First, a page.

So if digital transmission is legislatively mandated, consideration is needed for those on low incomes to be able to afford to listen to broadcasts in digital, whether DAB+ and/or DRM.

In the matter of a failed promotion of AM stereo, AM stereo in 1985 failed because of "lack of receivers". Yes there were stereo AM receivers, but "lack" in this context was "lack" of quality of receivers with the same narrow bandwidth as mono receivers. The AM stereo promotion was like "flogging" a two channel telephone quality transmission "horse".

Thank you,
Anthony from history is exciting to learn from of Belfield
DRM not inferior but complimentary says Ruxandra Obreja
trevor_sinclair
9 October 2019 - 12:33pm
Exactly like I got on arrival this morning, except it was AJ & Co throwing wet Weetbix at me. Jackie O's early morning surprise
madman
8 October 2019 - 9:44pm
Such a pity that a metropolitan city the size of Brisbane can not manage to provide commercial radio listeners with a comprehensive locally focussed talk format, such as is enjoyed by Adelaide listeners on 5AA.
The glee must abound at ABC's 612.
Ben Fordham now Live on 4BC
Anthony The Koala
8 October 2019 - 9:17am
I am a listener to 2GB and enjoy Ben Fordham's program. Radio 4BC appears to be a relay of 2GB. Nothing wrong with 2GB's presenters, but Brisbane listeners will have a station that has little to do with Brisbane. Ben may well have a connection to Brisbane as his late uncle David Fordham was a TV broadcaster at the Seven and Nine Networks.

You may think it raises the issue of a radio station's local area requirements as was raised by the ABC's "Media Watch" in relation to the BOG's content on regional radio in 2010, https://www.abc.net.au/mediawatch/episodes/regional-dis-content/9974746. In that situation, regional stations belonging to the BOG such as Coffs Harbour's 2HC were broadcasting program content from 2SM Sydney attributing 2SM's breakfast host Mr Grant Goldman (I hope he's OK, reference https://radioinfo.com.au/news/listeners-unite-support-grant-goldman-he-battles-cancer) as 2HC's breakfast host.

The BOG situation in 2010 raised ACMA's concern about regional radio local content. Note the term "regional content".

Under the Broadcast Services Act (Cth) ('BSA (Cth)'), reference https://www.legislation.gov.au/Details/C2018C00060 , sections 43B and 43C refer to local presence and local content requirements of regional radio stations.

By definition a "metropolitan" broadcaster, under s61CA of the BSA (Cth) is a broadcaster in a capital city with a GPO. In contrast, a regional broadcaster is not a broadcaster in a capital city.

Thus 4BC is a metropolitan radio station and is not bound by the local content and presence issues required of regional radio stations.

Even though the owners of 4BC are not compelled by law to include local content and presence, it is one less voice in the Brisbane marketplace for issues relating to Brisbane, even though 2GB does a fine job covering Federal issues. But people listening to 4BC will have the opportunity to hear about trucks stuck in the Galston Gorge, Harbour Tunnel and M5 East Tunnel.

Humour aside, legally 4BC can be a relay from Sydney's 2GB but it does represent a one less local voice.

On the plus side, a concerned Brisbane listener has the opportunity to talk to the whole of Australia where 2GB's programs are relayed.

Thank you,
Anthony of a switched-on Belfield
Ben Fordham now Live on 4BC
ceejay
4 October 2019 - 10:20am
Faine is absolutely right about ABC Regional. It was doing OK until the start of 2016 when Mark Scott made all the long-term regional content managers redundant and introduced a "news-based" format. The BBC had done the same thing to local radio a couple of years earlier, realised their mistake and were already back-pedalling furiously even before Scott introduced it in Oz. As a result, ABC regional radio is now terminally boring and irrelevant to a local audience, its older audience is deserting in droves while the younger audience sees nothing worth tuning in for. A massive failure. Jon Faine tells the Melbourne Press Club the ABC has to be a bit more mongrel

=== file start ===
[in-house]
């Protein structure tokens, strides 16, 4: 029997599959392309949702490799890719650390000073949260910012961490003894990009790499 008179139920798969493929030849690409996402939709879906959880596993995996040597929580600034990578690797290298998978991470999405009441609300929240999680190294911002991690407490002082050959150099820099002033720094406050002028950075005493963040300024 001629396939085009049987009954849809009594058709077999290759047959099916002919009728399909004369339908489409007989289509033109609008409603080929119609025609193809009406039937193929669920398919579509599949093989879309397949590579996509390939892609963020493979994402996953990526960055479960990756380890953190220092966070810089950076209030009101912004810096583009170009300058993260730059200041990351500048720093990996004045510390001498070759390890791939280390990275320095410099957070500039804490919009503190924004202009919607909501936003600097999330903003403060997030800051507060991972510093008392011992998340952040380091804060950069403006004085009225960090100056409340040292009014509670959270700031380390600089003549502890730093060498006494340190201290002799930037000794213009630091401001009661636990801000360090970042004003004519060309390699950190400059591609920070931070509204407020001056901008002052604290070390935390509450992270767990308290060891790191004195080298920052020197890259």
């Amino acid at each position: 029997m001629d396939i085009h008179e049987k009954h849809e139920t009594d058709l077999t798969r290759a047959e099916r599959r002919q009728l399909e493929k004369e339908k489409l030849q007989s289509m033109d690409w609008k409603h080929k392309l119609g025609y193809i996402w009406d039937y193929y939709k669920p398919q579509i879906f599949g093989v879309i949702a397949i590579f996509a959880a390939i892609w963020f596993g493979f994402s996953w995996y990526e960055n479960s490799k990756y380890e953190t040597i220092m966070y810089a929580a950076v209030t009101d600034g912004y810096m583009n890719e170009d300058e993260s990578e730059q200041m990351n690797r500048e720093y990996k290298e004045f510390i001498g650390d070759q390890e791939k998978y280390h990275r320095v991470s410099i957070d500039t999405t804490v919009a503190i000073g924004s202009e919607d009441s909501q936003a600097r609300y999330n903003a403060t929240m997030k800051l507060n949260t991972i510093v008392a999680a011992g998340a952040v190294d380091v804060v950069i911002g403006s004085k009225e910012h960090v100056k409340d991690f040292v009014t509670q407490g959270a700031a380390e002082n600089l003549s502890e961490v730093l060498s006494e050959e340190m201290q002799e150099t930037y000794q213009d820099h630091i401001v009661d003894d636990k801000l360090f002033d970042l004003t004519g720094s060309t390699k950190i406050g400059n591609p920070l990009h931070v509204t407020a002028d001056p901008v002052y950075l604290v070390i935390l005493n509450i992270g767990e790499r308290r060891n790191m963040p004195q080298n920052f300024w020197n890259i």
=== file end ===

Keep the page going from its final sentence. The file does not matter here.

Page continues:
Anthony The Koala
3 October 2019 - 7:09pm
Both Alan Jones and Coles are right. Alan Jones is correct to say that Coles was exploiting farmers by compelling the milk processors who lowered the farmer's gate price. At the same time, Coles did not want to be associated with an entity whose presenter said an offensive remark to the NZ PM to "....put a sock down her throat...." on the issue of climate change. I've written elsewhere on this site as well as Mr Peter Saxon that any disagreements be "toned down".

At the same time, when Coles was a sponsor, Coles did not withdraw their sponsorship while Alan Jones was talking about the plight of farmers being exploited by the supermarket chains Coles and Woolworths. In essence an abrasive remark about the NZ PM was the motivation of Coles withdrawing advertising on 2GB.

So Coles' morality, if an artificial construct of law such as a company has a morality, is to value an insult above exploiting farmers which give rise to a processor's and Coles' bottom line.

Conversely, before Coles became a sponsor on 2GB, Alan Jones was talking about the Coles/Woolworths duopoly. That was noticeably absent after Coles became a sponsor.

Then Alan did say on his program which a recording is on this page said that he will challenge Coles by "...entering the ring and play the same game...." The question is will Alan's challenge continue 'the game' should Coles resume sponsorship of the program?

Thank you,
Anthony of exciting Belfield

Alan Jones says it's time he entered the ring against Coles
Anthony The Koala
2 October 2019 - 1:04pm
As I said yesterday (elsewhere), RN at 6.4% beat 2CC at 5.8%. Time will tell whether 2CC's numbers will surpass RN's.

Regards
Anthony of downtown Belfield
Jones has an effect on Survey 3 in Canberra
Jason
2 October 2019 - 12:14pm
The main issue with apologies in radio the days is that they are delivered once all other avenues have been exhausted.

Can you still class the belated apology as “heartfelt” or strategic?

Kyle offers up an epic apology of biblical proportions